Anniversary of brother’s suicide
March 19 marks the eighth anniversary of the death of my brother John by suicide.
He was not alone. In 2000, over 800 people in the state of Washington took their own life. The statistics are startling; a suicide attempt is made every minute of every day. Every 16 minutes, someone dies from suicide. Suicide affects people of all age groups and socioeconomic backgrounds. It is the fourth-leading cause of death among adults 18-65 and the third-leading cause of death among teens and young adults.
Yet people don’t want to talk about it. Amidst the war, the election, the economy and soaring gas prices, it is all too often forgotten that thousands are suffering from mental illness and depression.
Our veterans and active duty military, too, are suffering. My brother, like many other vets, received inadequate care at a VA hospital. Over the years, I have left flowers at John’s grave, but he is gone. What helps my healing is to work for more awareness about the problem of suicide and mental illness.
For the third time, I will be walking in the Out of the Darkness Suicide Awareness Walk to benefit the American Foundation for Suicide Prevention. I walked in the inaugural walk in Washington, D.C., in 2004, in San Francisco in 2006, and this year it is right here in Seattle. We will be walking from dusk until dawn to bring the issue of suicide out of the darkness and into the light.
The American Foundation for Suicide Prevention is the only national not-for-profit organization exclusively dedicated to understanding and preventing suicide through research and education, and to reaching out to people with mood disorders and those affected by suicide.
I walk for my brother John and all the others who could not find any other answer to their pain.
Catherine North, Federal Way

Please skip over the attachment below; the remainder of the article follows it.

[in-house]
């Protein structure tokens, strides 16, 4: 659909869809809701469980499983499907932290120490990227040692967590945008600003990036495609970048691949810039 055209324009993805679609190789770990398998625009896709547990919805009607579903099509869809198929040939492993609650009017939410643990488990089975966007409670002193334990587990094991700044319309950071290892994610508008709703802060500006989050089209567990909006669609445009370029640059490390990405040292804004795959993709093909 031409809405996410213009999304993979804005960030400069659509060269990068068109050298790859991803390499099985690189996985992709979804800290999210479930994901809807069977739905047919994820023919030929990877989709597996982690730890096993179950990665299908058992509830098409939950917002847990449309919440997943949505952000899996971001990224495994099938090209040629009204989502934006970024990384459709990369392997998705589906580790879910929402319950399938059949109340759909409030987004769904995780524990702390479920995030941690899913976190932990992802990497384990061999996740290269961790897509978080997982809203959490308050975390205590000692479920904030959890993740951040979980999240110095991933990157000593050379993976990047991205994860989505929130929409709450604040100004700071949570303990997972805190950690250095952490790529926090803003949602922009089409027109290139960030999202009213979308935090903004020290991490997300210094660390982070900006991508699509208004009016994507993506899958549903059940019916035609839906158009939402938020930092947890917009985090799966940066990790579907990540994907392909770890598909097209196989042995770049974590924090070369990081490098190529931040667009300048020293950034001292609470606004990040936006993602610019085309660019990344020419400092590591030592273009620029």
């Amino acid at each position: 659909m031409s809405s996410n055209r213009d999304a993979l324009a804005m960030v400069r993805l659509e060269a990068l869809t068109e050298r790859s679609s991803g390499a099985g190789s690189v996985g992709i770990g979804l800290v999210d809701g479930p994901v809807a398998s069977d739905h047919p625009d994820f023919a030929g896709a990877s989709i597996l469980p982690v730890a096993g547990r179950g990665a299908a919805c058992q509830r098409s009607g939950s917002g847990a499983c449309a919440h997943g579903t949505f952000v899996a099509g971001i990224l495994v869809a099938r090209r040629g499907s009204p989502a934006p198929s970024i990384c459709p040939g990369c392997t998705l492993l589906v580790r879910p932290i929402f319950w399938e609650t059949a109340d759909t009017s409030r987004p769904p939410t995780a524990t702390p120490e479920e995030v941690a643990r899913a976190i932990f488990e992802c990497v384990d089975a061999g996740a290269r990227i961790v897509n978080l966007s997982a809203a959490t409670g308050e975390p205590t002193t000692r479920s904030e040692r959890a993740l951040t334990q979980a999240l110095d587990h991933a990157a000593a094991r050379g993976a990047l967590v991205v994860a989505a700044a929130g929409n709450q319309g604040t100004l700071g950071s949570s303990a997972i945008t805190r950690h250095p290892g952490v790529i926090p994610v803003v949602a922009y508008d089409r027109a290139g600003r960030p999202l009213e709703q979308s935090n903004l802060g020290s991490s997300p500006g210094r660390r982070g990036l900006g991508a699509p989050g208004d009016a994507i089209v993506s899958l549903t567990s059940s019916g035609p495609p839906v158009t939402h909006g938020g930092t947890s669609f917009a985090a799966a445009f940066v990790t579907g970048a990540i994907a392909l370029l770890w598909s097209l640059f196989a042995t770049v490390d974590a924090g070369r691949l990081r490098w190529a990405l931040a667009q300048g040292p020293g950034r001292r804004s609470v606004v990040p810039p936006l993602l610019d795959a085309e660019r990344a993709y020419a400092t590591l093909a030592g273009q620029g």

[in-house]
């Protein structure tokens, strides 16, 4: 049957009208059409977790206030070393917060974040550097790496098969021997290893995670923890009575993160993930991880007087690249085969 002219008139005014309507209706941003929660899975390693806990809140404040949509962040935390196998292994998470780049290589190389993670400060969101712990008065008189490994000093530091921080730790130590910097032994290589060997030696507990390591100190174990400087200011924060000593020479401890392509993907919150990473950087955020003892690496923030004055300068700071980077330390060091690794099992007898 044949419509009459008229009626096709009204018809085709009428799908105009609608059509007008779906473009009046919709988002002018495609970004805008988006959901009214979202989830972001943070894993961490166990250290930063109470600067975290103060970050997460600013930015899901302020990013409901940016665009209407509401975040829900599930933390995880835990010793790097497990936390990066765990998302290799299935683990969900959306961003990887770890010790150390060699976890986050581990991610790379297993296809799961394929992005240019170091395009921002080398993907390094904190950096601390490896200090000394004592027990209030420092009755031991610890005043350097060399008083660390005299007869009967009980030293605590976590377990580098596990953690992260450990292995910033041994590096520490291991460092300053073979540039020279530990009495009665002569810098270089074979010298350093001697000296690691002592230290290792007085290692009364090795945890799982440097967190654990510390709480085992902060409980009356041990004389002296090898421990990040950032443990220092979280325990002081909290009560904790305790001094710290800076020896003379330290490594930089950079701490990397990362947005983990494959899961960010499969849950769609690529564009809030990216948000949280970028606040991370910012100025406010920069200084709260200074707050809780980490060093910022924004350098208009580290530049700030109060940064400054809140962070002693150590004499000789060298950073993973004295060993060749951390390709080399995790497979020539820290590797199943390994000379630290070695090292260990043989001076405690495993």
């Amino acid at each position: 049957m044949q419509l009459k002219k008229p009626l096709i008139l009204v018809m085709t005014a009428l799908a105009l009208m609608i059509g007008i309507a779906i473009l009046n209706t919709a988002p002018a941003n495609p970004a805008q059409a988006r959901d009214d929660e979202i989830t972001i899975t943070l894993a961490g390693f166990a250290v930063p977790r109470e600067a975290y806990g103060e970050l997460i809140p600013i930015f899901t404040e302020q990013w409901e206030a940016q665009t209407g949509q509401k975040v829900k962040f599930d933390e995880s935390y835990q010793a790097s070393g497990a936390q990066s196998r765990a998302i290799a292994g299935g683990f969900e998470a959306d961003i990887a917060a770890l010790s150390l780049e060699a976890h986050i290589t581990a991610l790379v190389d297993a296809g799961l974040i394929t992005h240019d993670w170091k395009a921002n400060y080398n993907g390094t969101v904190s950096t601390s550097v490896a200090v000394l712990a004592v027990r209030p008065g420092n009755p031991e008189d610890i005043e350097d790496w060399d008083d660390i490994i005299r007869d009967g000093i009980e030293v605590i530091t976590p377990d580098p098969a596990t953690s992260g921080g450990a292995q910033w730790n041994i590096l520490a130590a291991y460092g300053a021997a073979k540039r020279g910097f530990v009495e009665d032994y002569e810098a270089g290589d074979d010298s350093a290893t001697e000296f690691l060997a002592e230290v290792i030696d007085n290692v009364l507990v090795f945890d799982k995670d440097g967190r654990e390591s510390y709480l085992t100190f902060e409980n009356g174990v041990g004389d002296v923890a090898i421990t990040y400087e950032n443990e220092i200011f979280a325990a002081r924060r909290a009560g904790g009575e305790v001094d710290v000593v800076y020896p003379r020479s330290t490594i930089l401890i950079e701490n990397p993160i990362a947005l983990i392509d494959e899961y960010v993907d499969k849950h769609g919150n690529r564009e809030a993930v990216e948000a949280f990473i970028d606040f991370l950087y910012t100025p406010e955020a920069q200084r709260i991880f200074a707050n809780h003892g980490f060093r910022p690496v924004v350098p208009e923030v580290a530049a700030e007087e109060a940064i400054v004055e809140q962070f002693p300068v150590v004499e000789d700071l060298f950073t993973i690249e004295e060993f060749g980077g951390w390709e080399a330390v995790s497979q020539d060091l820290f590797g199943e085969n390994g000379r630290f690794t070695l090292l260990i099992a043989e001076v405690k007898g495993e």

Expressing an opinion about Boeing’s loss
I would like to thank M. Malaier for all of his knowledge about the Americans’ relationship with the French (“Going to hell in a pinko-hued handbasket,” letters to the editor, March 15).
But I would also like to correct his lack of interpretation that I have referred to France as “communists.” Unless M. Malaier has lived in the Seattle area since the 1940s, he wouldn’t know anything about the Boeing Co., unless he has worked for them. Sounds like a true liberal.
I come from a Boeing family.
What I send into the Federal Way Mirror is only my opinion, and since I am an American citizen, I have the right to express my opinions, just like M. Malaier does.
Pat Gee, Federal Way
Not exactly a landslide
I read with interest the letter written by Jerry Vaughn (“Tortured arguments for strong mayor,” March 12).
His implication of letter writer Bill Pirkle being a member of Accountability Comes to Town (ACT) is untrue.
As far as a majority spoke (in the election for strong mayor) I wouldn’t go so far as to say that. Yes, Federal Way Works did win, but not by a landslide or a large majority.
I was one person out on the streets gathering signatures. Heard a lot of different stories as to why the people are dissatisfied with the way the city is being run at present.